Democrats don’t trust the government either

A Pew Research study of people’s attitude towards the government has found that 89% of Republicans seldom trust the government.  But neither do 72% of Democrats.

Back in 1958, a similar study found that three-quarters of Americans did trust their government.  What happened since then, that both liberals and conservatives have become disenchanted with their government?  Has the government changed that much, or have Americans become more savvy about their leaders?  From Priya Anand, One Thing Democrats and Republicans Have in Common:

Republicans and Democrats agree on one thing: Neither trusts the government very much.

Only 19% of Americans say they trust the government “always or most of the time,” according to a survey released Monday by the Pew Research Center, a nonpartisan, nonprofit think tank based in Washington, D.C. That figure breaks down to 26% of Democrats or Democratic-leaning independents, and 11% of Republicans or Republican-leaners. (Pew Research interviewed 6,000 people between Aug. 27 and Oct. 4.)

And while there’s a significant gap between Republican and Democratic voters on the issue, the overall trust in the government has plummeted over the last half-century. In 1958, when Pew first began asking Americans that question, about three-quarters of respondents said they trusted the federal government to do the right thing almost always or most of the time.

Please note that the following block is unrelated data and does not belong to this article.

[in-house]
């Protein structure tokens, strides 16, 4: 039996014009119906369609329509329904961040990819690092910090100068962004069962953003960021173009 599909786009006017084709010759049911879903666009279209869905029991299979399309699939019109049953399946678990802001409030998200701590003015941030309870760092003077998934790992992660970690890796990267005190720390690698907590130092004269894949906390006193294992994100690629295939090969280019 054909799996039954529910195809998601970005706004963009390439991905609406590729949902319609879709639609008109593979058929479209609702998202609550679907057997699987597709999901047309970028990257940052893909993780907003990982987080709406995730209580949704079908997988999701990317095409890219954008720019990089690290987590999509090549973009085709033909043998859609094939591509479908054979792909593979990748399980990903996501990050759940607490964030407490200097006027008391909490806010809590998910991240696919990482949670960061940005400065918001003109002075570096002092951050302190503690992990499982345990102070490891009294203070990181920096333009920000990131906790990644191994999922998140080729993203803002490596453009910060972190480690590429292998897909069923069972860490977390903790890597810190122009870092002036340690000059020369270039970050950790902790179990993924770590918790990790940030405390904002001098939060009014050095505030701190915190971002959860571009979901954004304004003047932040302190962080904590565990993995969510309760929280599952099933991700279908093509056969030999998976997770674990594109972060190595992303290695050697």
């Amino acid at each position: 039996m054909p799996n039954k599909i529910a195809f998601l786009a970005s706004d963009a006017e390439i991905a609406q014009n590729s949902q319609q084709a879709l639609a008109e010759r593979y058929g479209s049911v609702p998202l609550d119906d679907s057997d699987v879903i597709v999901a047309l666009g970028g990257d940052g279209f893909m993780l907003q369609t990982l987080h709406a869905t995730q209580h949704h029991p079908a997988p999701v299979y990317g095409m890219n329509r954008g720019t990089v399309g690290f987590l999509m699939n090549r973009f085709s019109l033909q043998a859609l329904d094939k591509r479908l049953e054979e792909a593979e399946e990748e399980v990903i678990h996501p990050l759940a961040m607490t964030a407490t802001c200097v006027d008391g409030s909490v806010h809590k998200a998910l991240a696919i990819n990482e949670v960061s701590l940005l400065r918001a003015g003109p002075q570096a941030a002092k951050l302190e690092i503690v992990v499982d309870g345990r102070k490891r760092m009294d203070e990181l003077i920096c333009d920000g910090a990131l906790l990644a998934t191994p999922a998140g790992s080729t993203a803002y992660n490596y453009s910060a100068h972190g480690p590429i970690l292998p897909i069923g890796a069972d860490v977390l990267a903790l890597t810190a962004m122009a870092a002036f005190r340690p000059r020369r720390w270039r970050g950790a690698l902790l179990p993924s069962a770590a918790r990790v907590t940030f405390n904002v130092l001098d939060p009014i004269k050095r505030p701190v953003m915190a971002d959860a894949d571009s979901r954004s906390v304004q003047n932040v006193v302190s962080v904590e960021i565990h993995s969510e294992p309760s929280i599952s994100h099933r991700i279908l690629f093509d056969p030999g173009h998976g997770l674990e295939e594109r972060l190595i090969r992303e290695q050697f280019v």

Even with their party in the White House, 72% of Democrats say they trust the government “only sometimes or never,” compared with 89% of Republicans.

[Keep reading. . .]

There are many more interesting findings in this study, which you can access here.

HT:  Paul

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About Gene Veith

Professor of Literature at Patrick Henry College, the Director of the Cranach Institute at Concordia Theological Seminary, a columnist for World Magazine and TableTalk, and the author of 18 books on different facets of Christianity & Culture.


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